John Corcoran 34:04
to end whatever he said,
Samuel P.N. Cook 34:06
Yeah, he said, Hey, you know, I value your decision. I respect it. I’m not going to tell you either way, which is right. But, you know, he did say that if you went back to Iraq, the second time as a commander that, you know, I’d never have an experience like that again in my life. And he was right, in many ways. I mean, as hard as running a tech startup is it’s, it’s not as hard as some of those days in Iraq. And my commander, my second tour, Thomas, stormy, who was I managed to convince to invest in this company, and he’s now on my board of directors. You know, and then just recently in the world of business, you know, shandur, who became our lead investor in his family and the mentorship and their leadership thought leadership around the idea of conscious capitalism and in a business of all stakeholders being well served You know, from your customers to team members to your local community to the world, the governments even that benefit you and your company you know, you may hate your governments sometimes they do provide the peace and freedom and economic stability and talent pool that from which we draw and I have to think back to my days in Iraq and be very thankful for the Ukrainian ecosystem that I’m in right now my dev team and find ways to get back so all those mentors have been an amazing year my advisory board members and Sandy desk and the whole crew we’ve managed to assemble so too many people to name but I hope those ones represent the high points as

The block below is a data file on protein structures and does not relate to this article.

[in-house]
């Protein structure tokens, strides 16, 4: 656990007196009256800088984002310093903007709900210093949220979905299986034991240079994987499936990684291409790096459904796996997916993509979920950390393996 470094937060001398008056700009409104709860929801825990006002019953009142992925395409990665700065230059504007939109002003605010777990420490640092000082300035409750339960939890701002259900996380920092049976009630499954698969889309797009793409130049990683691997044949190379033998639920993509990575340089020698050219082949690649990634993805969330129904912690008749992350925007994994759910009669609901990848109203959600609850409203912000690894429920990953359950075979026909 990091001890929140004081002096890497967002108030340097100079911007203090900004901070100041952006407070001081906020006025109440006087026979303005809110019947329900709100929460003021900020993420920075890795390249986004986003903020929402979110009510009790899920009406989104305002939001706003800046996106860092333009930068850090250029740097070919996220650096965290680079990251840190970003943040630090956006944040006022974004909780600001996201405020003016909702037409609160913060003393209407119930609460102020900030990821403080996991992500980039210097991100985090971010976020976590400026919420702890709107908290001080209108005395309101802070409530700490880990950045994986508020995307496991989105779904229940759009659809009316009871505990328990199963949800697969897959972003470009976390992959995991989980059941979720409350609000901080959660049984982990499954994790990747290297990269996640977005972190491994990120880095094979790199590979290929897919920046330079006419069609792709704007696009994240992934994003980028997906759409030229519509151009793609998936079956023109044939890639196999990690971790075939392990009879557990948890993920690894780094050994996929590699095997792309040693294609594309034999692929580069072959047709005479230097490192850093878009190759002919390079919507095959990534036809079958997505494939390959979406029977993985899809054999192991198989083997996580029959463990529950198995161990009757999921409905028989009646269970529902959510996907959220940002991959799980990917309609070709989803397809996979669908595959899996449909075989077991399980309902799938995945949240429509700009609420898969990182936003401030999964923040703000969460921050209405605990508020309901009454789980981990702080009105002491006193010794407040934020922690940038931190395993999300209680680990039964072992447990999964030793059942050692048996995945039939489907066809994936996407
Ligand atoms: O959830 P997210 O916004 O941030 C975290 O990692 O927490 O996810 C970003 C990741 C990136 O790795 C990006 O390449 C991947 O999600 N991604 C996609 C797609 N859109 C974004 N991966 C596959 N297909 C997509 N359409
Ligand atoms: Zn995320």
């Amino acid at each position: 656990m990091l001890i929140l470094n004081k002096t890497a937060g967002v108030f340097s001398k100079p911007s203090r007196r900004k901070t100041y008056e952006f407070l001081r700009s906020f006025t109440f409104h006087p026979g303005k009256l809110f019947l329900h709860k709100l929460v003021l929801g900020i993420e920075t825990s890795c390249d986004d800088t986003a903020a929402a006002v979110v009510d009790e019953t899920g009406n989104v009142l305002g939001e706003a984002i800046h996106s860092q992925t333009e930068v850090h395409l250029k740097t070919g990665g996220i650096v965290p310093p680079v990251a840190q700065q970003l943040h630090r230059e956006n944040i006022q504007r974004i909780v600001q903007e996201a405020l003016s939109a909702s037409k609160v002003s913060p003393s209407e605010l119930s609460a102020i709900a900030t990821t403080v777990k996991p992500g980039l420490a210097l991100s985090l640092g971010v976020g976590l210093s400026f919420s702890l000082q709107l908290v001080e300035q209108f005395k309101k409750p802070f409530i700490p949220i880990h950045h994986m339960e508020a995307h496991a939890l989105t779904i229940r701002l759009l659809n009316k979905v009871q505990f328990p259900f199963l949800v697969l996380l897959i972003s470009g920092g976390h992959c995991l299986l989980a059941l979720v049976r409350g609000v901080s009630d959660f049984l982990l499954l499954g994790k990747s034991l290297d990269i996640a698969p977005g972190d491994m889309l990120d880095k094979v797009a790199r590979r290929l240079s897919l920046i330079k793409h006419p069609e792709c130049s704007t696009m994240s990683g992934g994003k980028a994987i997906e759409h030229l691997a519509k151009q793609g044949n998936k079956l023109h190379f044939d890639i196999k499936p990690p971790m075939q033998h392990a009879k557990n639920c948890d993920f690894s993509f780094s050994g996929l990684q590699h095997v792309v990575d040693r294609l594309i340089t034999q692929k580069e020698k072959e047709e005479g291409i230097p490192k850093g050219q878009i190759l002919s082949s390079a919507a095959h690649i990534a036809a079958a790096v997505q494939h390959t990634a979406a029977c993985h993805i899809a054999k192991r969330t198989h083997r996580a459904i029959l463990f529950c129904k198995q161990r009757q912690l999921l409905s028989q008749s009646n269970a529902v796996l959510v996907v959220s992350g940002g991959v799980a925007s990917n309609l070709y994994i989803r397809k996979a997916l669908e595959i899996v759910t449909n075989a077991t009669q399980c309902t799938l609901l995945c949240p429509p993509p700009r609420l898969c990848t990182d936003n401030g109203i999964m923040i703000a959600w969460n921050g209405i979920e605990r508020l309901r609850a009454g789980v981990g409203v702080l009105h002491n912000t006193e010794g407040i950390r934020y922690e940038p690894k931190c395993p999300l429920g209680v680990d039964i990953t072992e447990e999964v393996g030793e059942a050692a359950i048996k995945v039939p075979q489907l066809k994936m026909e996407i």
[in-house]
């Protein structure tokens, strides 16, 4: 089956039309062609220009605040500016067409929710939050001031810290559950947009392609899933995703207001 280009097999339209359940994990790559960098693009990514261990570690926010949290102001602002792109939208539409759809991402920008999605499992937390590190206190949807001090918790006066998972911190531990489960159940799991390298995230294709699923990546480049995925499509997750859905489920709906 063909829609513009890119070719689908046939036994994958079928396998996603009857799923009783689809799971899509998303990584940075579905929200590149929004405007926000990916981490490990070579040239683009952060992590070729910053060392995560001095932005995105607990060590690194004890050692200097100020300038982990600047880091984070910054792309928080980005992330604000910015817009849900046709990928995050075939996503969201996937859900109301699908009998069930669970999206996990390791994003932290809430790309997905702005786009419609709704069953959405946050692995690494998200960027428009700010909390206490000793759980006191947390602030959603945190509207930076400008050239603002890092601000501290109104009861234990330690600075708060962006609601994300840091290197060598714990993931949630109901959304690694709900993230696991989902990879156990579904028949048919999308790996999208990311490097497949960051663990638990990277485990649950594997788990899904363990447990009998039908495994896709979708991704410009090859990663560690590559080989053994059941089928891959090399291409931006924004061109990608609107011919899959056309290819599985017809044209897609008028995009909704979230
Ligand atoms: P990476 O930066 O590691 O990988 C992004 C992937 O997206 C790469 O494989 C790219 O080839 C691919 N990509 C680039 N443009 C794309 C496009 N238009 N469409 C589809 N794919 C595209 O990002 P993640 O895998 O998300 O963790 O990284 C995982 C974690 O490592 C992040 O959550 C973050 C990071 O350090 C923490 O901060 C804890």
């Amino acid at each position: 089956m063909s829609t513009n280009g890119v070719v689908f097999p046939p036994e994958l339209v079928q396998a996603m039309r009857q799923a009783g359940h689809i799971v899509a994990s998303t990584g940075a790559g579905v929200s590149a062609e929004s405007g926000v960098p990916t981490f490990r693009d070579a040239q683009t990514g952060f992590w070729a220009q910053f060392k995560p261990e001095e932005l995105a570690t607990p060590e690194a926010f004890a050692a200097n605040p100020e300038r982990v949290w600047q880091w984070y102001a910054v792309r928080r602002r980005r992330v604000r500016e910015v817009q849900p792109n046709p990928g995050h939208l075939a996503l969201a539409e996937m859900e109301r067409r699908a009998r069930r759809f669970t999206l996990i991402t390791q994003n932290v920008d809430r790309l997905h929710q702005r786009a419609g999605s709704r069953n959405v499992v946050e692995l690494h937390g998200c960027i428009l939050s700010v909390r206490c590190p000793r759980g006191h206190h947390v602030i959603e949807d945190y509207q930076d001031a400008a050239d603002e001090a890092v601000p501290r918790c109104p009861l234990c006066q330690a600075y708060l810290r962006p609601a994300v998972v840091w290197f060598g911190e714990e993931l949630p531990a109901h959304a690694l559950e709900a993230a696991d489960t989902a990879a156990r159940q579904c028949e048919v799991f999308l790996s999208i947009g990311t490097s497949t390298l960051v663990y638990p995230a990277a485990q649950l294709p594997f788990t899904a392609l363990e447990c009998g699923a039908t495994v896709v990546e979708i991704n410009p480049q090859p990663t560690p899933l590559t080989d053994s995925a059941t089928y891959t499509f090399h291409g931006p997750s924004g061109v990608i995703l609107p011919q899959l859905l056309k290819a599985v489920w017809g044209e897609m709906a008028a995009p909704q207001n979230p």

John Corcoran 35:42
Yeah, that’s great. Thank you, Samuel, where can people go to learn more about you?
Samuel P.N. Cook 35:46
Well just go to SanityDesk.com, you can sign up for some of our tests online to assess your tech how healthy your tech is as a business owner and find out how we can help you fix it.
Samuel P.N. Cook 36:01
And, you know, Jamescookmedia.com Also, there’s some free masterclass we have on storytelling where you can learn how to tell your story online. It’s a two hour plus free training lessons together on storytelling and how to grow your business with power stories.
John Corcoran 36:17
Awesome. All right. Thanks so much, Samuel.
Samuel P.N. Cook